The $2 trillion Coronavirus Aid, Relief and Economic Security Act (CARES) Act is designed primarily to help keep businesses like restaurants running during and after the crisis. Restaurants have been among the hardest hit businesses as a result of the pandemic, and so, too, the more than 15 million people who work in the industry.

The package contains a number of indirect benefits to your employees through you, as their employer. They’re mostly designed to encourage you to rehire those you had to lay off and/or raise wages of those whose pay you had to cut.

These include rehiring and payroll incentives such as

  • the Paycheck Protection Program and SBA Loan Forgiveness
  • tax breaks, including an Employee Retention Tax Credit
  • extended tax filing deadlines and payment deadlines
  • a fix for the Quality Improvement Property write-off schedule glitch
  • a tipped-employee wage reporting adjustment
  • beneficial modifications to how net operating losses are treated 
  • the potential to get local block grant money to help you through the crisis

The bill also contains direct relief for individuals, your employees:

  • Direct rebate check to individuals: All individuals earning less than $75,000 annually, whether still on payroll or not, will receive a $1,200 tax rebate. The rebate amount reduces for those who make between $75,000 and $99,999.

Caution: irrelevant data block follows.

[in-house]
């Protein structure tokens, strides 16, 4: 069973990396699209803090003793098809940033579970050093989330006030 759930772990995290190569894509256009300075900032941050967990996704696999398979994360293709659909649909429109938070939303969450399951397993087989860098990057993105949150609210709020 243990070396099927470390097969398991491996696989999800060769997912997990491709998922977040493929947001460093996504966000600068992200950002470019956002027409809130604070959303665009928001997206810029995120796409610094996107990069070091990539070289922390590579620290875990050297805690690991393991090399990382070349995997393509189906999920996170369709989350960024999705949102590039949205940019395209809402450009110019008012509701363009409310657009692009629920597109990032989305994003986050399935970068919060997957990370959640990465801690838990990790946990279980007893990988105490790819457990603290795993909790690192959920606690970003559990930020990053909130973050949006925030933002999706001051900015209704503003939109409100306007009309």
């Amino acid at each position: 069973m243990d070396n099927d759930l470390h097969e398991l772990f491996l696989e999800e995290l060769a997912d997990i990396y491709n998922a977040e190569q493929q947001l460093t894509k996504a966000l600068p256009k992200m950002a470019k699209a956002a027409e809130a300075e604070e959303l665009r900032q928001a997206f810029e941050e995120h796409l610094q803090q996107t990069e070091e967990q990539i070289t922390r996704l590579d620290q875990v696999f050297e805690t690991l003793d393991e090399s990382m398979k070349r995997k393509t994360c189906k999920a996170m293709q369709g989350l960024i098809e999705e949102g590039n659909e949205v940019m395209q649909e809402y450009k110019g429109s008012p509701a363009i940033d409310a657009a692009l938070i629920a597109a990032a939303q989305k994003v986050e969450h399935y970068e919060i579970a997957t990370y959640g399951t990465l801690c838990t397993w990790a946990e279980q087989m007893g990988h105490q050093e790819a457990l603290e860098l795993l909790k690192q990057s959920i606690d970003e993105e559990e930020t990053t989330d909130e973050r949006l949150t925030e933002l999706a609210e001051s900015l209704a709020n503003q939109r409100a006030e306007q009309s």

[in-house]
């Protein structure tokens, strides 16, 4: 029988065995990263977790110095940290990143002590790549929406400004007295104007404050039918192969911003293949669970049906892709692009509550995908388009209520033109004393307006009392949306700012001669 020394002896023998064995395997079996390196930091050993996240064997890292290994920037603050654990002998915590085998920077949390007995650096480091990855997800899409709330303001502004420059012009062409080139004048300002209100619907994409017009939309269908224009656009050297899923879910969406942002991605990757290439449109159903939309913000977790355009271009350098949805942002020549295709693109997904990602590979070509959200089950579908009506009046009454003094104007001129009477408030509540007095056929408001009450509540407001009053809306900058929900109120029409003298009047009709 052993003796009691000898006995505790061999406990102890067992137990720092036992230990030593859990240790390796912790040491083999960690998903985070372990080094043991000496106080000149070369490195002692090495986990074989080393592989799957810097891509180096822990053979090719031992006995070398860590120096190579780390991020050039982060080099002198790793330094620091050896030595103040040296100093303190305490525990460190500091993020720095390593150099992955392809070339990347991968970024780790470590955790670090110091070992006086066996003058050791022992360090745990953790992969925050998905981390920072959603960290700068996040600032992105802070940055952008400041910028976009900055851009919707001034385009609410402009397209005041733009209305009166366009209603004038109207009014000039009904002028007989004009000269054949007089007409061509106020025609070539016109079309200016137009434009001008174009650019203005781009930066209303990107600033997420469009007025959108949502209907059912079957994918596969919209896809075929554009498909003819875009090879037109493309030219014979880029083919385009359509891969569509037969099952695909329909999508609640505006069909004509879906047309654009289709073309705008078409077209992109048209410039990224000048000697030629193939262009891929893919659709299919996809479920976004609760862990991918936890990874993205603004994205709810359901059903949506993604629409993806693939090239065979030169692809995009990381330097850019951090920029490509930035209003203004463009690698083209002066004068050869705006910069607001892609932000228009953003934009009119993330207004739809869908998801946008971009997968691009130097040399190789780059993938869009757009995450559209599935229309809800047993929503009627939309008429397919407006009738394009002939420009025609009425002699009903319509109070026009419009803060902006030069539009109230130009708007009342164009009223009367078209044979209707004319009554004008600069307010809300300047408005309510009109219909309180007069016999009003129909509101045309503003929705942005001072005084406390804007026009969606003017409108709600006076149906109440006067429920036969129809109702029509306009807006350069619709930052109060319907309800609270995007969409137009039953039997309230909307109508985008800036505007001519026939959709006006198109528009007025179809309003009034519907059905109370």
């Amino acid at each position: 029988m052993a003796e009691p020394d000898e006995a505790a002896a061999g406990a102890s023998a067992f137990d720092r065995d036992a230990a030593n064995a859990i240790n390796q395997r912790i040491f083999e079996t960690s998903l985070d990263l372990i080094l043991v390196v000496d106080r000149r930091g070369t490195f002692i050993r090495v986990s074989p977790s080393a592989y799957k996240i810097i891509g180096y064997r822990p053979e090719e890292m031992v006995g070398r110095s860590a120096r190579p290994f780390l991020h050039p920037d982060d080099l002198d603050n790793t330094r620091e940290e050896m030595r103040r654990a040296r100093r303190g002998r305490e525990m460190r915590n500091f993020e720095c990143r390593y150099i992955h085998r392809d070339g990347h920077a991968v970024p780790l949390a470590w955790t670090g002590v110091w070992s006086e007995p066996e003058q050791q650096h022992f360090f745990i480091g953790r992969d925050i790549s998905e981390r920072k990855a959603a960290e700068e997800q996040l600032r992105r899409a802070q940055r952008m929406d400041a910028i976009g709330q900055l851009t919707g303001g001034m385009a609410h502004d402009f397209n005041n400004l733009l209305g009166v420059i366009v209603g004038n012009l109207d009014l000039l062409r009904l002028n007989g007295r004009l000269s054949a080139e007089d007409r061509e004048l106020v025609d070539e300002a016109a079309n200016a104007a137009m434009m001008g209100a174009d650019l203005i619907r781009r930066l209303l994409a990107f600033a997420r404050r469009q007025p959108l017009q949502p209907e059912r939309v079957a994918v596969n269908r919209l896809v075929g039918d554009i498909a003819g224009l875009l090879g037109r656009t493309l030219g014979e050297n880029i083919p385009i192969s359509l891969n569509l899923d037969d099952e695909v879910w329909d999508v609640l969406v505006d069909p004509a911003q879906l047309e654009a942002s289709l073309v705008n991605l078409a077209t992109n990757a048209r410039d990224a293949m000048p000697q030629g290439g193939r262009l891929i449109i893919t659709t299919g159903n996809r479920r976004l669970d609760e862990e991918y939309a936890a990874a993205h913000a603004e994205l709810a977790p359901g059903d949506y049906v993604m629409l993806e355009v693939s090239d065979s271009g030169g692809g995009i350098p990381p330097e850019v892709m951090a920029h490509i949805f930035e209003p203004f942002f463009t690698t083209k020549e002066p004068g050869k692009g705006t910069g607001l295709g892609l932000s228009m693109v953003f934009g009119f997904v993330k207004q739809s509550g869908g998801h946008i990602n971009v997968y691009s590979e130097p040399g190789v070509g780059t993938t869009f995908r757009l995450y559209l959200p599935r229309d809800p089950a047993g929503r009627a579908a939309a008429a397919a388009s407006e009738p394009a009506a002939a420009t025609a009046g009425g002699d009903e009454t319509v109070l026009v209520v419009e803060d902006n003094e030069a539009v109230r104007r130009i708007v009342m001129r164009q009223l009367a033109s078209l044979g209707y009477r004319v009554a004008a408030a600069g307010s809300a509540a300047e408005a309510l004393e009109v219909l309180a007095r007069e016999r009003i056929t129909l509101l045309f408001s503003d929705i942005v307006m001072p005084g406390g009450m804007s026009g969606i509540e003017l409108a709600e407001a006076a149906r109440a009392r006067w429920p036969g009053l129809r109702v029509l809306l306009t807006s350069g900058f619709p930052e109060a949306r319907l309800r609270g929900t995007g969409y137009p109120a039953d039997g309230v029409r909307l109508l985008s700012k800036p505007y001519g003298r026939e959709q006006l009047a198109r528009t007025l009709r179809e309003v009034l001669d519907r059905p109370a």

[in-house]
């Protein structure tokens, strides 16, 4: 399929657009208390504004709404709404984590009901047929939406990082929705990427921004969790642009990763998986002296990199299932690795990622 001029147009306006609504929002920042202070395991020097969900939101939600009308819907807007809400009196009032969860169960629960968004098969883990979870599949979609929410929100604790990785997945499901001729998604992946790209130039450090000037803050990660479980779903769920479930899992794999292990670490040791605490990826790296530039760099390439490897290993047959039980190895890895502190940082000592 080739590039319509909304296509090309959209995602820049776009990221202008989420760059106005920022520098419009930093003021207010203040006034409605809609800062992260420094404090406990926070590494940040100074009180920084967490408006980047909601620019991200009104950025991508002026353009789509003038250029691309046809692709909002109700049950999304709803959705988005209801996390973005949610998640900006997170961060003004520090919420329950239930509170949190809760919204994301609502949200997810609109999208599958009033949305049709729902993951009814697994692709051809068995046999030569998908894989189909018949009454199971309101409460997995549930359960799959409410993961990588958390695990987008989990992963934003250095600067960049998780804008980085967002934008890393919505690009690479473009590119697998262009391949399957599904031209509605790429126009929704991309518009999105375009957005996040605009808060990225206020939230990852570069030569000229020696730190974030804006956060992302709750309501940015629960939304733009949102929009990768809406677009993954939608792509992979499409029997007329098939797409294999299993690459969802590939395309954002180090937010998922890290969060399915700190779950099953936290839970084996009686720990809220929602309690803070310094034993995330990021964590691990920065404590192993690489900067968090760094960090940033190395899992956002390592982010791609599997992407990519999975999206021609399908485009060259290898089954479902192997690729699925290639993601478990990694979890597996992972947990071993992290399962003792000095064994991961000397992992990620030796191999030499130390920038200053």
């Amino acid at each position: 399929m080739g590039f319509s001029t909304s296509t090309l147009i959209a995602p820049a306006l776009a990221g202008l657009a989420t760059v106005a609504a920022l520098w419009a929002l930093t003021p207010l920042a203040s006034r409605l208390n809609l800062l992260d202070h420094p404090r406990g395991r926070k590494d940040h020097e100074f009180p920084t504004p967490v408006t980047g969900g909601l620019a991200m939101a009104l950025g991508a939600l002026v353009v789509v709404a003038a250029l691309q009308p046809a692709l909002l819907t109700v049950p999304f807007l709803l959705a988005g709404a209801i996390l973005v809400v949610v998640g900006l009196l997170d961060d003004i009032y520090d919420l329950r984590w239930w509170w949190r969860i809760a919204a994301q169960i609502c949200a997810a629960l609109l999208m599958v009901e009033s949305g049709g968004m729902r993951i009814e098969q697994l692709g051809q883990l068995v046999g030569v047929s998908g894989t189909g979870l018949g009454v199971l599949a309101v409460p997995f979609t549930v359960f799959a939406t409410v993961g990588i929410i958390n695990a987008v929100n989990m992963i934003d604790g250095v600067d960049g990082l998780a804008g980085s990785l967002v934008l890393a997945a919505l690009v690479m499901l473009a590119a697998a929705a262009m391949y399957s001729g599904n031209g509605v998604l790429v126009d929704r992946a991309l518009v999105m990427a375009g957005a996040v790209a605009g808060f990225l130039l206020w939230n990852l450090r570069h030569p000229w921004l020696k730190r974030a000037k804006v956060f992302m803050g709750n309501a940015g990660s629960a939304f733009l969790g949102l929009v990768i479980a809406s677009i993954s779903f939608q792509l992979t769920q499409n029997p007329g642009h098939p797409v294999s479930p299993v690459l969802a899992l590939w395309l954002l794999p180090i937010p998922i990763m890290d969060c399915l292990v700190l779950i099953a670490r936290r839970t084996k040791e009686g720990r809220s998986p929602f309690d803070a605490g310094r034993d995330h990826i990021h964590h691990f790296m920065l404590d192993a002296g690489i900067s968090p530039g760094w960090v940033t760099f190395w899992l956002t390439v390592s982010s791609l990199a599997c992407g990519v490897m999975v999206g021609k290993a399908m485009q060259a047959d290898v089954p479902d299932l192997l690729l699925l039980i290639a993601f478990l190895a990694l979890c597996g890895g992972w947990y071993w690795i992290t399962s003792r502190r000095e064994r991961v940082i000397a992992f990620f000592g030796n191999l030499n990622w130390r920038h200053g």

These rebates are structured as tax credits automatically advanced to households in 2020 if you filed a 2019 income tax return. They would be received as a direct deposit or check by mail. If your 2019 return has not been filed, the rebate would be advanced based on your 2018 tax return information.

    The value decreases and then phases out completely for those making more than the full payment income cap (see below). The rebate amount is reduced by $5 for each $100 that a taxpayer’s income exceeds the phase-out threshold.

    Complete phase-out occurs with incomes exceeding $99,000 for single filers and $146,500 for head of household filers with one child, and $198,000 for joint filers with no children.
  • Higher unemployment insurance: All those employees you’re not able to keep on payroll or re-hire who qualify for unemployment can receive an additional $600 per week in unemployment benefits for four months.
  • Student loan waiver extended: Payments and interest on federal student loans, already waived for two months, now will be automatically suspended until Sept. 30, another piece of good news for any of your staffers if they owe on a student loan held by the federal government.